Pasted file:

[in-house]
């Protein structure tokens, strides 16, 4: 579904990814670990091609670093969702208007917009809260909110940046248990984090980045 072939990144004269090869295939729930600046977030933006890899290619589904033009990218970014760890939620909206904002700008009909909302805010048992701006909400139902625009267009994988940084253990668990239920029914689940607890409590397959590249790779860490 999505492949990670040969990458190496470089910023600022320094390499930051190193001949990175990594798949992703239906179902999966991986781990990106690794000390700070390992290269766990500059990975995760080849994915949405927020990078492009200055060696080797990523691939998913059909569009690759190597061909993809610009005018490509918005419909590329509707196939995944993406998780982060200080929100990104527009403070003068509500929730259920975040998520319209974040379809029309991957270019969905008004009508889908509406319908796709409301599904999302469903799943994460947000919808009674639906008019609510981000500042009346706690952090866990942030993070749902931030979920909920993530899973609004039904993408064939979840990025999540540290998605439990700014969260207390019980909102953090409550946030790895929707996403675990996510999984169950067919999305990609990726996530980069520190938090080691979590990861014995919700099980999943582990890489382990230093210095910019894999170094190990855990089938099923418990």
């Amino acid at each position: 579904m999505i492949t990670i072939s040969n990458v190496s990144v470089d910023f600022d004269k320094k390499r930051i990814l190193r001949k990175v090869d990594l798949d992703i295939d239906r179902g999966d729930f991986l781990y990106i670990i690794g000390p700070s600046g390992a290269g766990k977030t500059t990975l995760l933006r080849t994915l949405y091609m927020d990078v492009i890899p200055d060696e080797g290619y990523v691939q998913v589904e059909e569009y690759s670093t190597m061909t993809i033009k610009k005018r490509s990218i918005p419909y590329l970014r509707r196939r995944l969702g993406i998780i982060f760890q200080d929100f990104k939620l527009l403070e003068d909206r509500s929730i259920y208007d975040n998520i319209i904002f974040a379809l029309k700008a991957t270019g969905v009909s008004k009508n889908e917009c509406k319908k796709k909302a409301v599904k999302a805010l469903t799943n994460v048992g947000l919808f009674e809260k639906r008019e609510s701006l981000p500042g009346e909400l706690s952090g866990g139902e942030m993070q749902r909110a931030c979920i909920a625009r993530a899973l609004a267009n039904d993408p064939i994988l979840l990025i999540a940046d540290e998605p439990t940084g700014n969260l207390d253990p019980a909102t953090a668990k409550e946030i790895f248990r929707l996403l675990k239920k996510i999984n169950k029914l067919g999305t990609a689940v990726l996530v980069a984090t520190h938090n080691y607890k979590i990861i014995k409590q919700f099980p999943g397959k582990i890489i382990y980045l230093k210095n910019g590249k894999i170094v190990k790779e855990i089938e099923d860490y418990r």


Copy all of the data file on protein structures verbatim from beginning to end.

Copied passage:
[in-house]
């Protein structure tokens, strides 16, 4: 579904990814670990091609670093969702208007917009809260909110940046248990984090980045 072939990144004269090869295939729930600046977030933006890899290619589904033009990218970014760890939620909206904002700008009909909302805010048992701006909400139902625009267009994988940084253990668990239920029914689940607890409590397959590249790779860490 999505492949990670040969990458190496470089910023600022320094390499930051190193001949990175990594798949992703239906179902999966991986781990990106690794000390700070390992290269766990500059990975995760080849994915949405927020990078492009200055060696080797990523691939998913059909569009690759190597061909993809610009005018490509918005419909590329509707196939995944993406998780982060200080929100990104527009403070003068509500929730259920975040998520319209974040379809029309991957270019969905008004009508889908509406319908796709409301599904999302469903799943994460947000919808009674639906008019609510981000500042009346706690952090866990942030993070749902931030979920909920993530899973609004039904993408064939979840990025999540540290998605439990700014969260207390019980909102953090409550946030790895929707996403675990996510999984169950067919999305990609990726996530980069520190938090080691979590990861014995919700099980999943582990890489382990230093210095910019894999170094190990855990089938099923418990």
């Amino acid at each position: 579904m999505i492949t990670i072939s040969n990458v190496s990144v470089d910023f600022d004269k320094k390499r930051i990814l190193r001949k990175v090869d990594l798949d992703i295939d239906r179902g999966d729930f991986l781990y990106i670990i690794g000390p700070s600046g390992a290269g766990k977030t500059t990975l995760l933006r080849t994915l949405y091609m927020d990078v492009i890899p200055d060696e080797g290619y990523v691939q998913v589904e059909e569009y690759s670093t190597m061909t993809i033009k610009k005018r490509s990218i918005p419909y590329l970014r509707r196939r995944l969702g993406i998780i982060f760890q200080d929100f990104k939620l527009l403070e003068d909206r509500s929730i259920y208007d975040n998520i319209i904002f974040a379809l029309k700008a991957t270019g969905v009909s008004k009508n889908e917009c509406k319908k796709k909302a409301v599904k999302a805010l469903t799943n994460v048992g947000l919808f009674e809260k639906r008019e609510s701006l981000p500042g009346e909400l706690s952090g866990g139902e942030m993070q749902r909110a931030c979920i909920a625009r993530a899973l609004a267009n039904d993408p064939i994988l979840l990025i999540a940046d540290e998605p439990t940084g700014n969260l207390d253990p019980a909102t953090a668990k409550e946030i790895f248990r929707l996403l675990k239920k996510i999984n169950k029914l067919g999305t990609a689940v990726l996530v980069a984090t520190h938090n080691y607890k979590i990861i014995k409590q919700f099980p999943g397959k582990i890489i382990y980045l230093k210095n910019g590249k894999i170094v190990k790779e855990i089938e099923d860490y418990r």